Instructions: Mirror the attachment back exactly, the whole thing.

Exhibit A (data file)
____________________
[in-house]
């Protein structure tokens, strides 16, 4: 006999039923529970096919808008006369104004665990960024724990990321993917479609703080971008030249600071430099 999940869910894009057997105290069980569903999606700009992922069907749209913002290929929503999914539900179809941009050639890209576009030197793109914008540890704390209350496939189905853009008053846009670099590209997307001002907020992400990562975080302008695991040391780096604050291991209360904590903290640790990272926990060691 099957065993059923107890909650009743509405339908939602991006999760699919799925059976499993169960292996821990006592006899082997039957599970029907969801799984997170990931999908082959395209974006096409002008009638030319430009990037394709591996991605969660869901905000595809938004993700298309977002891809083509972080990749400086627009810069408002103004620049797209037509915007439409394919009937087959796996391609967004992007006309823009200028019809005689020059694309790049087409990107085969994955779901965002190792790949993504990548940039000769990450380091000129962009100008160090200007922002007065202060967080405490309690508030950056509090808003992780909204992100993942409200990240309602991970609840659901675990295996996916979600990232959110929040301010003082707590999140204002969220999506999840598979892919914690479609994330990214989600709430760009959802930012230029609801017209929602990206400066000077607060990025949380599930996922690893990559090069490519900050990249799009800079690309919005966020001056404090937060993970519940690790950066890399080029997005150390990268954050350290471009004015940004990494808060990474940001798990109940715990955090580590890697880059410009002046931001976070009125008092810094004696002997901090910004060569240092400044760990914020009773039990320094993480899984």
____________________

[in-house]
């Protein structure tokens, strides 16, 4: 006999039923529970096919808008006369104004665990960024724990990321993917479609703080971008030249600071430099 999940869910894009057997105290069980569903999606700009992922069907749209913002290929929503999914539900179809941009050639890209576009030197793109914008540890704390209350496939189905853009008053846009670099590209997307001002907020992400990562975080302008695991040391780096604050291991209360904590903290640790990272926990060691 099957065993059923107890909650009743509405339908939602991006999760699919799925059976499993169960292996821990006592006899082997039957599970029907969801799984997170990931999908082959395209974006096409002008009638030319430009990037394709591996991605969660869901905000595809938004993700298309977002891809083509972080990749400086627009810069408002103004620049797209037509915007439409394919009937087959796996391609967004992007006309823009200028019809005689020059694309790049087409990107085969994955779901965002190792790949993504990548940039000769990450380091000129962009100008160090200007922002007065202060967080405490309690508030950056509090808003992780909204992100993942409200990240309602991970609840659901675990295996996916979600990232959110929040301010003082707590999140204002969220999506999840598979892919914690479609994330990214989600709430760009959802930012230029609801017209929602990206400066000077607060990025949380599930996922690893990559090069490519900050990249799009800079690309919005966020001056404090937060993970519940690790950066890399080029997005150390990268954050350290471009004015940004990494808060990474940001798990109940715990955090580590890697880059410009002046931001976070009125008092810094004696002997901090910004060569240092400044760990914020009773039990320094993480899984």